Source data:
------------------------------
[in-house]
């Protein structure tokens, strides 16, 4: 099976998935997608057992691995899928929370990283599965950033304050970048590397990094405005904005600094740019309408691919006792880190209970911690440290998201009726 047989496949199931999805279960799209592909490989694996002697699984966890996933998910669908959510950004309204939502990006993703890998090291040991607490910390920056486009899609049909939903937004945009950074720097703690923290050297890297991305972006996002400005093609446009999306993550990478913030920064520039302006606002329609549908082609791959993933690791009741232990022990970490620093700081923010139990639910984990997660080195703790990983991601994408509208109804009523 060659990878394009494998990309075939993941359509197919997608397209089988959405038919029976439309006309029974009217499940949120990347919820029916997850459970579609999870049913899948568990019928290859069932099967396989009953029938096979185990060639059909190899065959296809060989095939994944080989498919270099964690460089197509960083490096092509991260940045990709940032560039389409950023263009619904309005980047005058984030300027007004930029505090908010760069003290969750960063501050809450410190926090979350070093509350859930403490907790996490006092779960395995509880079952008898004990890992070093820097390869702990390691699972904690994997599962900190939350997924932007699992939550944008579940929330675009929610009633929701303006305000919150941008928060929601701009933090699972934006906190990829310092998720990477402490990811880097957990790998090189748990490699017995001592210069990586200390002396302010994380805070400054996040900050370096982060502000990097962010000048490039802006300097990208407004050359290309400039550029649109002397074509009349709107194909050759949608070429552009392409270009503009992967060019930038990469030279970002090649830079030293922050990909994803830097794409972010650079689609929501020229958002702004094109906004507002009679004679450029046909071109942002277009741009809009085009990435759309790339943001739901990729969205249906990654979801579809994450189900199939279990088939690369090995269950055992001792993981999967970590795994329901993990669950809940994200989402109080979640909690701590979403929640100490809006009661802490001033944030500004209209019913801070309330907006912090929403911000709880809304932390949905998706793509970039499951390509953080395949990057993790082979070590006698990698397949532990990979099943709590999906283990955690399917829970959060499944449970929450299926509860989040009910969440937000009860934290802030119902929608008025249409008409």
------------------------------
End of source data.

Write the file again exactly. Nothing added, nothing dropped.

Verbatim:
[in-house]
């Protein structure tokens, strides 16, 4: 099976998935997608057992691995899928929370990283599965950033304050970048590397990094405005904005600094740019309408691919006792880190209970911690440290998201009726 047989496949199931999805279960799209592909490989694996002697699984966890996933998910669908959510950004309204939502990006993703890998090291040991607490910390920056486009899609049909939903937004945009950074720097703690923290050297890297991305972006996002400005093609446009999306993550990478913030920064520039302006606002329609549908082609791959993933690791009741232990022990970490620093700081923010139990639910984990997660080195703790990983991601994408509208109804009523 060659990878394009494998990309075939993941359509197919997608397209089988959405038919029976439309006309029974009217499940949120990347919820029916997850459970579609999870049913899948568990019928290859069932099967396989009953029938096979185990060639059909190899065959296809060989095939994944080989498919270099964690460089197509960083490096092509991260940045990709940032560039389409950023263009619904309005980047005058984030300027007004930029505090908010760069003290969750960063501050809450410190926090979350070093509350859930403490907790996490006092779960395995509880079952008898004990890992070093820097390869702990390691699972904690994997599962900190939350997924932007699992939550944008579940929330675009929610009633929701303006305000919150941008928060929601701009933090699972934006906190990829310092998720990477402490990811880097957990790998090189748990490699017995001592210069990586200390002396302010994380805070400054996040900050370096982060502000990097962010000048490039802006300097990208407004050359290309400039550029649109002397074509009349709107194909050759949608070429552009392409270009503009992967060019930038990469030279970002090649830079030293922050990909994803830097794409972010650079689609929501020229958002702004094109906004507002009679004679450029046909071109942002277009741009809009085009990435759309790339943001739901990729969205249906990654979801579809994450189900199939279990088939690369090995269950055992001792993981999967970590795994329901993990669950809940994200989402109080979640909690701590979403929640100490809006009661802490001033944030500004209209019913801070309330907006912090929403911000709880809304932390949905998706793509970039499951390509953080395949990057993790082979070590006698990698397949532990990979099943709590999906283990955690399917829970959060499944449970929450299926509860989040009910969440937000009860934290802030119902929608008025249409008409």